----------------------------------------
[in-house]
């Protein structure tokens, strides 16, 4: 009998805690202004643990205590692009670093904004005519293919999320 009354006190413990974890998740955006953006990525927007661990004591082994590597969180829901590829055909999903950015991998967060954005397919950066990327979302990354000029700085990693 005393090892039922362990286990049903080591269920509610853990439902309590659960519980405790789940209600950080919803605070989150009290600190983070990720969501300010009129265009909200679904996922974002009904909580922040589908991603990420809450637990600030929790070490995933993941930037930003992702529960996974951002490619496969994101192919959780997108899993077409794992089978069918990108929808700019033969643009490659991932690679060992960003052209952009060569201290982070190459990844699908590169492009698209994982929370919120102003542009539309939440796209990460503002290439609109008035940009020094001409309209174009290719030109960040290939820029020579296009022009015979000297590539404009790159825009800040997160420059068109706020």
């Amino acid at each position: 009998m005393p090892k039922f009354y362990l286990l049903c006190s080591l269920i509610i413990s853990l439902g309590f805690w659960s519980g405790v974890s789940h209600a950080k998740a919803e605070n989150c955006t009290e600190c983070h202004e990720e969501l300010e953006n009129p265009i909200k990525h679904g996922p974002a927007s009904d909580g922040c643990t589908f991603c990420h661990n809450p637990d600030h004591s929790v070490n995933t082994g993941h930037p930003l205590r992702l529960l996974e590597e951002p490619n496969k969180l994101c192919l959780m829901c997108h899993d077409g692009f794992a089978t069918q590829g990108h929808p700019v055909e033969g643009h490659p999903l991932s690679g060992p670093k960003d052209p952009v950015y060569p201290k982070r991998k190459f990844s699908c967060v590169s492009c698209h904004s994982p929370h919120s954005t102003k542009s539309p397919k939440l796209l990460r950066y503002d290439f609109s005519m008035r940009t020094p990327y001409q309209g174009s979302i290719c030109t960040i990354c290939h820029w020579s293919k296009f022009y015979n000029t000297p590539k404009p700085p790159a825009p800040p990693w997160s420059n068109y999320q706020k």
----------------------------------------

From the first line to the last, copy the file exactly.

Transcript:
[in-house]
């Protein structure tokens, strides 16, 4: 009998805690202004643990205590692009670093904004005519293919999320 009354006190413990974890998740955006953006990525927007661990004591082994590597969180829901590829055909999903950015991998967060954005397919950066990327979302990354000029700085990693 005393090892039922362990286990049903080591269920509610853990439902309590659960519980405790789940209600950080919803605070989150009290600190983070990720969501300010009129265009909200679904996922974002009904909580922040589908991603990420809450637990600030929790070490995933993941930037930003992702529960996974951002490619496969994101192919959780997108899993077409794992089978069918990108929808700019033969643009490659991932690679060992960003052209952009060569201290982070190459990844699908590169492009698209994982929370919120102003542009539309939440796209990460503002290439609109008035940009020094001409309209174009290719030109960040290939820029020579296009022009015979000297590539404009790159825009800040997160420059068109706020």
């Amino acid at each position: 009998m005393p090892k039922f009354y362990l286990l049903c006190s080591l269920i509610i413990s853990l439902g309590f805690w659960s519980g405790v974890s789940h209600a950080k998740a919803e605070n989150c955006t009290e600190c983070h202004e990720e969501l300010e953006n009129p265009i909200k990525h679904g996922p974002a927007s009904d909580g922040c643990t589908f991603c990420h661990n809450p637990d600030h004591s929790v070490n995933t082994g993941h930037p930003l205590r992702l529960l996974e590597e951002p490619n496969k969180l994101c192919l959780m829901c997108h899993d077409g692009f794992a089978t069918q590829g990108h929808p700019v055909e033969g643009h490659p999903l991932s690679g060992p670093k960003d052209p952009v950015y060569p201290k982070r991998k190459f990844s699908c967060v590169s492009c698209h904004s994982p929370h919120s954005t102003k542009s539309p397919k939440l796209l990460r950066y503002d290439f609109s005519m008035r940009t020094p990327y001409q309209g174009s979302i290719c030109t960040i990354c290939h820029w020579s293919k296009f022009y015979n000029t000297p590539k404009p700085p790159a825009p800040p990693w997160s420059n068109y999320q706020k």